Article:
• Becca

Oy Barbecue

“Living with Noah was going very well. We each contributed to the housework, paid half the bills and enjoyed spending our free time together. Noah did a good job of keeping the apartment clean as far as a lack of dirt, but he often left things cluttered and disorganized. There were stacks of paper scribbled with notes and scores from various games strewn all across the house. They landed and remained wherever he sat them down. It was difficult to decipher his handwriting, and most of the notes were written in shorthand. I generally ignored them until one afternoon. He was out somewhere, and I had just returned to the apartment after work. My phone rang, and I answered.

“Are you at home?” he asked before I could mutter a hello.

“Yeah, I just got here. What’s up?”

“I need you to do me a favor. Can you find a note for me?” he asked, rather hushed, as if he were trying to prevent someone else from listening in on his conversation.

“I can try, but there are a lot of notes scattered around here.”

“I know. It’s kind of a mess. This one should be underneath the CD rack in the living room. By the window.”

I searched for several moments, not immediately locating any notes on or around his CD collection. He suggested that I look inside a specific disk case and, much to my surprise, as I opened the case, a small square piece of paper fell to the ground. It seemed to be a list of completely random monetary figures followed by a jumble of letters. I rattled off the list of figures and paused at the end, trying to figure out what in the world those last few letters could be.

“Okay, so $125, $234, $75 and… is that all?” he asked, sounding very distracted.

“Yeah, and there’s one other thing, but I can’t figure out what it is. Oy Barbecue?” I said, turning the note back and forth in my hand.

“Do what, now?” he asked, just as confused by my statement as I was by the cryptic letters.

“I really don’t know. It’s just a bunch of letters. O-Y-B-B-Q. What the hell does that mean?” I asked, trying to make a word out of the nonsense.

“Wait, what did you call it?” he laughed at my attempted fictional word.

“Well, I mean, I think it’s oy barbecue. It’s definitely something… unless that’s a g? I can’t read your writing!” I said. I was getting more flustered the more I tried to decipher the note.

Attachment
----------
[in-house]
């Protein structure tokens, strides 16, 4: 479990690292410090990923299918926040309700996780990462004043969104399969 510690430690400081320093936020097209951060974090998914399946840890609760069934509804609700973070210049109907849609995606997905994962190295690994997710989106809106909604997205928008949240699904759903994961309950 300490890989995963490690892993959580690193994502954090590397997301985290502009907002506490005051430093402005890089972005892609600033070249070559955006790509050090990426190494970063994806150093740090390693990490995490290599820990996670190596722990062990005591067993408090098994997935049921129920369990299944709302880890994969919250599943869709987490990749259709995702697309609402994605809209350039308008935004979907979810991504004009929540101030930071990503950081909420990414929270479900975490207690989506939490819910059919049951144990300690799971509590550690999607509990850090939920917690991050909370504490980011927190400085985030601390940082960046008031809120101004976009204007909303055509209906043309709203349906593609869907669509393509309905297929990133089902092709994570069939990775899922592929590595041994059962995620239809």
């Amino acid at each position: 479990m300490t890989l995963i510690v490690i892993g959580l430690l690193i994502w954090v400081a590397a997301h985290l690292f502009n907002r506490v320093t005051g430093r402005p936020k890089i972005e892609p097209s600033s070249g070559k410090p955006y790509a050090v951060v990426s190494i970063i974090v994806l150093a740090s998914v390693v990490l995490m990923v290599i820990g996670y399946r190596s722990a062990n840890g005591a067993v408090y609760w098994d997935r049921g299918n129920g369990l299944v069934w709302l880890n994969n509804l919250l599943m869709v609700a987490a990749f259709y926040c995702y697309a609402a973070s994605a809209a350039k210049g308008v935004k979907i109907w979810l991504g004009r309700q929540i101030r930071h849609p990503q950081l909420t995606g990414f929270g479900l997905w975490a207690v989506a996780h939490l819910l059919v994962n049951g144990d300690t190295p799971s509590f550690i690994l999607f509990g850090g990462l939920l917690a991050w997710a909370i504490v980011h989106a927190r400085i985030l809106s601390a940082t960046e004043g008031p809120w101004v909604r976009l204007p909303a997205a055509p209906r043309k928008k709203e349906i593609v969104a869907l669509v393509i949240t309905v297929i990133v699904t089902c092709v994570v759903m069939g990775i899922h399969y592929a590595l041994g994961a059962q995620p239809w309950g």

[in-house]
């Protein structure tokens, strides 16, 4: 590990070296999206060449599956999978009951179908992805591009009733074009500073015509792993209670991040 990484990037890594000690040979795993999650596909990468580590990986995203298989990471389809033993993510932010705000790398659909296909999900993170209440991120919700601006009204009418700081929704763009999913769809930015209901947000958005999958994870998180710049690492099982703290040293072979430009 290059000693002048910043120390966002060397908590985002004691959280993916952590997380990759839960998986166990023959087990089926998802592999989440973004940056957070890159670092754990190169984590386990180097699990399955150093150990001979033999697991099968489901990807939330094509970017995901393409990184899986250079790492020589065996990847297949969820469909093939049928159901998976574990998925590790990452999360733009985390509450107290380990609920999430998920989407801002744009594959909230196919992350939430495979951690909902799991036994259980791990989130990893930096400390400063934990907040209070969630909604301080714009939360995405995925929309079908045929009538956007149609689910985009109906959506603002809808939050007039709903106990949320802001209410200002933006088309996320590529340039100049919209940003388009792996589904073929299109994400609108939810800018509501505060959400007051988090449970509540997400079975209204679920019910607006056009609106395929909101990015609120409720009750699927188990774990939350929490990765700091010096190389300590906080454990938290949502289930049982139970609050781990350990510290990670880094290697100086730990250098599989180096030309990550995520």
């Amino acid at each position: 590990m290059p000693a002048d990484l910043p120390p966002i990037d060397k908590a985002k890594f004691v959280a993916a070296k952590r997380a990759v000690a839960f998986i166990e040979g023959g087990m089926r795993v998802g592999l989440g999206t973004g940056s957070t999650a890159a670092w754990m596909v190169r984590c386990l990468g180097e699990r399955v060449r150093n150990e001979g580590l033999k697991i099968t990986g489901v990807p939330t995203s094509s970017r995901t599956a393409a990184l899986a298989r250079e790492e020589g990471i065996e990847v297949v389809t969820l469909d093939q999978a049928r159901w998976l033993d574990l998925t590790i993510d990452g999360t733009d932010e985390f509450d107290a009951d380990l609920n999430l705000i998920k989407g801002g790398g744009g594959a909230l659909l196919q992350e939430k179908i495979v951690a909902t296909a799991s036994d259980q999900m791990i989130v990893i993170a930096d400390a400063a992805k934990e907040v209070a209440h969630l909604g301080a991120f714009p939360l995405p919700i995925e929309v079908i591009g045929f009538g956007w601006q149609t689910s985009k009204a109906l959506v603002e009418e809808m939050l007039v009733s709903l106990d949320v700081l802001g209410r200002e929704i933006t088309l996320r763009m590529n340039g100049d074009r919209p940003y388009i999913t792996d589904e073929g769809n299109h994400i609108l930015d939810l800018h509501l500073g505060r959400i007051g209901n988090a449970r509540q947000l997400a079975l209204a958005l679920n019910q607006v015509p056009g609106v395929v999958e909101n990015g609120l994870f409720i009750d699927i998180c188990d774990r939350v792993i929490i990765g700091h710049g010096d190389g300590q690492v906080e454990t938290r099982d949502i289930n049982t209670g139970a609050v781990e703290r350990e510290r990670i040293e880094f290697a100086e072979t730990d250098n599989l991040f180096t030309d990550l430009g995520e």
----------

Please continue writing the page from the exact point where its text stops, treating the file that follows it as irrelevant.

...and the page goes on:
“No, it’s a q. That’s all that’s written down? Nothing else?” he asked, avoiding my question about the meaning behind the random letters.

“No, that’s it. What’s does that last thing mean?”

“It’s nothing. Just something I scribbled down to see if my pen was working. That’s all that’s written on there? Those three amounts?” he asked again, answering my question and avoiding it at the same time.

“Yep. That’s it,” I answered. “When are you coming home?”

“Thanks, uh…. I’m not sure. Don’t wait up for me. I’ll be there when I get there. I gotta go. I’ll call you when I’m on my way home. Bye,” he said as he hung up the phone sounding flustered.

I returned the note to where I’d found it, carefully hidden underneath the CD rack, and went on about my business, not really paying attention to anything the note said aside from the random letters. For some reason the letters stuck with me.”

To read more about Rebecca and Noah’s relationship you can purchase Candy Apple Butterscotch: A Memoir on Amazon. Kindle and Paperback editions available now. Audiobook coming soon!


Copyright R. MacCeile 2018

#feminism #author #mentalillness #amazon #newbookalert #memoir #bookrecommendations #PTSD #kindle #paperback #nonfictionbooks #survivor #independentpublisher #SneakPeek #believeher #goodreads #fourstars #MeToo #onsalenow

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